Ocean acidification is occurring because too much carbon dioxide is being released into the atmosphere. Carbon dioxide is nothing new, and its presence in moderate quantities is not a concern. The rate at which we are pumping it into our atmosphere is a concern, however. There are two major sources for this influx of atmospheric CO2: fossil fuel emissions and deforestation.
Fossil fuel emissions are the gases that are spewed out of most cars, airplanes, power plants, and factories that are burning fossil fuels (coal, oil or gas). Since the industrial revolution, fossil fuel consumption has risen exponentially to create many climate change-related issues, including ocean acidification.
Deforestation is a two-fold issue. Burning down forests is similar to burning fossil fuels, it emits a lot of carbon dioxide into the atmosphere. Forests are important because large expanses of plantlife (even in the ocean) are known to be "carbon sinks", taking in carbon dioxide for photosynthesis. Historically, carbon dioxide levels have been balanced; the CO2 being produced was in turn being absorbed. Deforestation not only creates more CO2, but it also destroys one of the very things that helps absorb it!
The silver lining here is that ocean acidification is just one more symptom of ailments that people are already aware of. Most people know that deforestation is bad for the environment. And most people know that they should try to drive less, and consume less energy. Ocean acidification brings the problem into the ocean, and to a world many people are not familiar with.
- "Acid Test" is a video narrated by Sigourney Weaver. It does a fairly good job of explaining how people are responsible for ocean acidification, as well as providing some urgent calls to action.
- "Ocean Acidification: Coral Reefs in the Balance" features human causes right at the beginning. Pages 3-10 of the pdf document focus on where all this excess CO2 is coming from, and shows the relative amounts that are coming from emissions and from deforestation.
- "Switch Energy Project: Oil" is a succinct film about why we rely on oil as the main source of transportation fuel.
The rapid rise in atmospheric CO2 is being caused by human activities. These activities include the burning of fossil fuels, deforestation and vehicle emissions. We are putting more CO2 into the atmosphere than can be absorbed by the earth's natural processes, which is leading to a CO2 imbalance.
Acid Test is a 21-minute video provided by the National Resources Defense Council. It is narrated by Sigourney Weaver and it focuses primarily on how humans have impacted the chemistry of the world's oceans with increased energy usage and dependence. The last part of the film discusses some options for solving the CO2 crisis.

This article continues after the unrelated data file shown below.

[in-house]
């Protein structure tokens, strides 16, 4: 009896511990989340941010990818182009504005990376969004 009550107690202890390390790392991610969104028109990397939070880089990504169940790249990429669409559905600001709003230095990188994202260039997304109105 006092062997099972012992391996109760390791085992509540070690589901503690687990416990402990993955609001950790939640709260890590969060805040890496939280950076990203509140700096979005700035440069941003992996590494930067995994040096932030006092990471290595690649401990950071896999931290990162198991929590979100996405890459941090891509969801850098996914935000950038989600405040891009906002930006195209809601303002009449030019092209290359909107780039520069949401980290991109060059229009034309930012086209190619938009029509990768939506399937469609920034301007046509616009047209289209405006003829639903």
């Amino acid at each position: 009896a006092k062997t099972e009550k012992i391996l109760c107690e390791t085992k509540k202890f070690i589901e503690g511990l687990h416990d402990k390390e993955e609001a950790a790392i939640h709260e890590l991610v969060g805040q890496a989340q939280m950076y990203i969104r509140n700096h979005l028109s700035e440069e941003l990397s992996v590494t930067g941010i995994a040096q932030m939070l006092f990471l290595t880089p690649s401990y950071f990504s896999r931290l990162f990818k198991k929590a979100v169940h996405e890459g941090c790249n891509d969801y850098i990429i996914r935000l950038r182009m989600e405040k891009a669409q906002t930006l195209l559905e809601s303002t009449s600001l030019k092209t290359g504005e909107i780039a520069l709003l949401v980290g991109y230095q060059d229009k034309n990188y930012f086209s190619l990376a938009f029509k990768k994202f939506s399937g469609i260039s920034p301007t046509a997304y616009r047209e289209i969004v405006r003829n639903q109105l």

This is a lengthy pdf document of a powerpoint presentation that accompanies a talk by Dr. Dwight Gledhill with the Cooperative Institute of Marine and Atmospheric Science. It is a good resource for background information about ocean acidification because it covers chemistry, carbon cycles, CO2 emmission, and focuses on the impacts of ocean acidification on coral reefs. If you are looking to fully understand these concepts, check this out.
This is a lengthy (30 minutes) presentation by Dr. Dwight Gledhill with the Cooperative Institute of Marine and Atmospheric Science. It is a good resource for background information about ocean acidification because it covers chemistry, carbon cycles, CO2 emmission, and focuses on the impacts of ocean acidification on coral reefs. Think of it as a half-hour class on the topic. There are other videos that are more concise, but this is a good one to watch to get scientific data and a more in-depth explanation about the different processes involved with ocean acidification. You can download the powerpoint as a separate document, which is helpful if you want to look at some of the graphs and diagrams more closely.
Oil goes into myriad products that have transformed our modern world, but none so much as gasoline and diesel. They provide a level of mobility for people and products never before known, creating the first global economy, which is now so dependent on oil that price shocks have global impacts. A wise economic response is to diversify into other transport fuels. This could also bring environmental and political benefits.